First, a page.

*the vibe: Raul standing uncomfortably in a room, sweating profusely and giving the distinct impression that he just strangled someone in the men's room.

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Absinthe
Ramazzotti
Fernet Branca
Bitters
salt

For the salt, I used Elana’s recipe from Stir and Strain for ‘vanilla salt‘. That site deserves way better than just a side note here (it’s been on my ‘Read‘ list since day 1) and you NEED to check it out (now) but I’ll have a full post dedicated to her site shortly.

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This is a stirred drink, served over ice.

1 1/2 oz Sweet vermouth  [ Cocchi Vermouth di Torino ]
1/4 oz Absinthe  [ St. George Absinthe Verte]
1/2 oz Ramazzotti amaro
1/4 oz Fernet Branca
8 drops Brooklyn Hemispherical Black Mission Fig bitters

Add all these guys into a mixing glass with ice and stir.

Add a large ice cube into a rocks glass and pour the cocktail around the cube.
Take a pinch (what’s less than a pinch? well that) and place it on top of the ice.
[ Enjoy ]

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Heart of Darkness

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Don’t try and use lemongrass as a straw. It just doesn’t work and you end up winded as f*ck.

I’m letting you know that this drink is a pain in the ass to make. I shouldn’t say that when the whole point of my site is to provide cocktail recipes that anyone can make but it’s a delicious labor of love for what it’s worth. For that I’d advise that if anyone reading this actually decides to make it, make a lot of it. You’ll find that its remarkably easy to drink and if you enjoy Thai food (I do and I find that remarkably easy to eat. All of it) then this is a drink that’ll have a lot of those familiar flavors and aromas.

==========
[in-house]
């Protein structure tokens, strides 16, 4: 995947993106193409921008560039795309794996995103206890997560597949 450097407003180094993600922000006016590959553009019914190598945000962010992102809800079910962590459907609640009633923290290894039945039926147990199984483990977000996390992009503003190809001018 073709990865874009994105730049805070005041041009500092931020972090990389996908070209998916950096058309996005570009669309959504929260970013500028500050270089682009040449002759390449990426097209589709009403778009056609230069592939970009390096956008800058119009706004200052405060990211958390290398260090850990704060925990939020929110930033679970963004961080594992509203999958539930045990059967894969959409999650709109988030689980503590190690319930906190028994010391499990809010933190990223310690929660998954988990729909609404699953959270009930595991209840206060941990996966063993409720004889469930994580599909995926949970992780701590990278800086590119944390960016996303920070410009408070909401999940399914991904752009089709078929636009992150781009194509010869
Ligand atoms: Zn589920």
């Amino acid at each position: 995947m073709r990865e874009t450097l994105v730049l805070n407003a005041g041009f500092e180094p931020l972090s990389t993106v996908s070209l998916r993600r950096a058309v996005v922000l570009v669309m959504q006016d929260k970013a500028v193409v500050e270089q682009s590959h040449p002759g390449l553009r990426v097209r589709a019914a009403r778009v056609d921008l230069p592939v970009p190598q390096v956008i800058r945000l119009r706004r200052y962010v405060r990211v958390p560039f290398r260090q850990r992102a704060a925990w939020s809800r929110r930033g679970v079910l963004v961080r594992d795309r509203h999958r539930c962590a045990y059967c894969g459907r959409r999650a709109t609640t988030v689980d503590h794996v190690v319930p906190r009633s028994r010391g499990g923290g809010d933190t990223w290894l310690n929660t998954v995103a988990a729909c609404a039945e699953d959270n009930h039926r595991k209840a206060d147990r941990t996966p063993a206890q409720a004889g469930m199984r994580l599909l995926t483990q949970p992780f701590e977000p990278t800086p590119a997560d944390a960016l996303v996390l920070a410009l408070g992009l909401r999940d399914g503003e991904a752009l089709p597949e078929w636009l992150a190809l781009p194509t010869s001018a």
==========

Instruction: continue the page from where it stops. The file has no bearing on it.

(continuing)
Lets get this out of the way: making your own tamarind juice is delicious but it’s kinda gross to work with. You buy this block of seedless pulp (@ basically any Asian market), then you have to warm it up, strain it, dilute it, bottle it. But once you’re done, you have this nice tarty juice that has this subtle acidity to it that’s just begging to be used in cocktails. Because of said acidity/tartness, I didn’t really use much citrus in this drink and if you use more tamarind, you may not even need any at all.  If you already make your own ginger beer, then I highly advise you use it here. Especially if you make it with a lot of that ginger spice (not that one but you know you were into them at some point. Don’t lie to yourself).

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Spiced rum
Tamarind juice
Allspice dram
Angostura bitters
palm sugar / lemongrass  simple*

This drink is a take on the ‘Dark & Stormy’ which is pretty much a rum based Moscow Mule. So to make it more interesting, I added a lot of South East Asian flavors to make it more unique.

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*For the palm sugar / lemongrass simple:
Instead of using regular simple, take 1 part palm sugar (natural sugars from coconut trees) to equal part water; Add to that a couple 4″ pieces of fresh lemongrass  (pro tip: beat them up a bit with a muddler to loosen  up the fibers and release its flavors). Boil. simmer. cool. strain. bottle. You know the drill.

1 3/4 oz Sailor Jerry spiced rum
1/4 oz St. Elizabeth Allspice Dram
2 dashes Angostura bitters
3/4 oz palm sugar / lemongrass simple
3/4 oz tamarind juice
1 wedge of lime (bout an 1/8 of a lime in size)
Shake all of the above and strain into a Collins glass with some fresh ice.
Top up with ginger beer (Fever Tree here).
Garnish with a stick of lemongrass, a lime wheel and a kaffir lime leaf.
[ Enjoy ]

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Le Doux Mule

2 parts pear vodka. [ Grey Goose La Poire ]
1/2 part fresh squeezed lime juice [ and I do mean FRESH ]
1/2 part ginger liquor. [ Domain de Canton ]
A little ginger beer just to top it off. [ don’t you dare use ginger ale ]

Moscow Mule’s get assembled within the mug they’re made in but this is a classy lady, so we’re gonna at least buy her dinner

How to:
Fill a rocks glass to the top with cracked ice.
Pour the vodka, lime and liquor in a shaker, add some ice and shake.
shake it a bit less than what you normally would. Trust me.
Strain and pour into the rocks glass.
Top with the ginger beer.
Garnish her with a lime twist.
Double straws if you got ’em.
[ Enjoy ]